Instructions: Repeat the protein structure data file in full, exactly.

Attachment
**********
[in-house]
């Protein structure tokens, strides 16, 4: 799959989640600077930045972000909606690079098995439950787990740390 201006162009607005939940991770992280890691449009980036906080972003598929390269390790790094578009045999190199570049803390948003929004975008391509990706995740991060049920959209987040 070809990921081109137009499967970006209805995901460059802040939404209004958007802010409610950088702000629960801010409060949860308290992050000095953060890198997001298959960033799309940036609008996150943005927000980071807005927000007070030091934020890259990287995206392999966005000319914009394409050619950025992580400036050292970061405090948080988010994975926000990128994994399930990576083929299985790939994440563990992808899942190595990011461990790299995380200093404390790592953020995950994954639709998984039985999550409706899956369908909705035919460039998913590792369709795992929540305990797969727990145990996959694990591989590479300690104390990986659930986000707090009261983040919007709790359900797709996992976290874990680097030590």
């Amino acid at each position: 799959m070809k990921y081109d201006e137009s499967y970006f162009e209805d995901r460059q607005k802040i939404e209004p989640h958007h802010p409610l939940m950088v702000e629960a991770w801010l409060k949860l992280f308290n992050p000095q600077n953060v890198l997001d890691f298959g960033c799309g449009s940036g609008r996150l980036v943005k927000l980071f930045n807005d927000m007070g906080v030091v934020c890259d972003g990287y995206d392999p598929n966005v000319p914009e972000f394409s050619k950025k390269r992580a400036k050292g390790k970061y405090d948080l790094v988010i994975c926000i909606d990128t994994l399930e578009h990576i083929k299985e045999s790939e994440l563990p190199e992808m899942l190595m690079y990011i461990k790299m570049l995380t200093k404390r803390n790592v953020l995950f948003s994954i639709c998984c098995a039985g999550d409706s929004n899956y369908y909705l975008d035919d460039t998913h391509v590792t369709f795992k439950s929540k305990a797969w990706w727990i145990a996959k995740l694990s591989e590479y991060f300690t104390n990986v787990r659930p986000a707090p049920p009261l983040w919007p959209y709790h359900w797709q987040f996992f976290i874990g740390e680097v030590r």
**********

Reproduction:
[in-house]
């Protein structure tokens, strides 16, 4: 799959989640600077930045972000909606690079098995439950787990740390 201006162009607005939940991770992280890691449009980036906080972003598929390269390790790094578009045999190199570049803390948003929004975008391509990706995740991060049920959209987040 070809990921081109137009499967970006209805995901460059802040939404209004958007802010409610950088702000629960801010409060949860308290992050000095953060890198997001298959960033799309940036609008996150943005927000980071807005927000007070030091934020890259990287995206392999966005000319914009394409050619950025992580400036050292970061405090948080988010994975926000990128994994399930990576083929299985790939994440563990992808899942190595990011461990790299995380200093404390790592953020995950994954639709998984039985999550409706899956369908909705035919460039998913590792369709795992929540305990797969727990145990996959694990591989590479300690104390990986659930986000707090009261983040919007709790359900797709996992976290874990680097030590």
């Amino acid at each position: 799959m070809k990921y081109d201006e137009s499967y970006f162009e209805d995901r460059q607005k802040i939404e209004p989640h958007h802010p409610l939940m950088v702000e629960a991770w801010l409060k949860l992280f308290n992050p000095q600077n953060v890198l997001d890691f298959g960033c799309g449009s940036g609008r996150l980036v943005k927000l980071f930045n807005d927000m007070g906080v030091v934020c890259d972003g990287y995206d392999p598929n966005v000319p914009e972000f394409s050619k950025k390269r992580a400036k050292g390790k970061y405090d948080l790094v988010i994975c926000i909606d990128t994994l399930e578009h990576i083929k299985e045999s790939e994440l563990p190199e992808m899942l190595m690079y990011i461990k790299m570049l995380t200093k404390r803390n790592v953020l995950f948003s994954i639709c998984c098995a039985g999550d409706s929004n899956y369908y909705l975008d035919d460039t998913h391509v590792t369709f795992k439950s929540k305990a797969w990706w727990i145990a996959k995740l694990s591989e590479y991060f300690t104390n990986v787990r659930p986000a707090p049920p009261l983040w919007p959209y709790h359900w797709q987040f996992f976290i874990g740390e680097v030590r």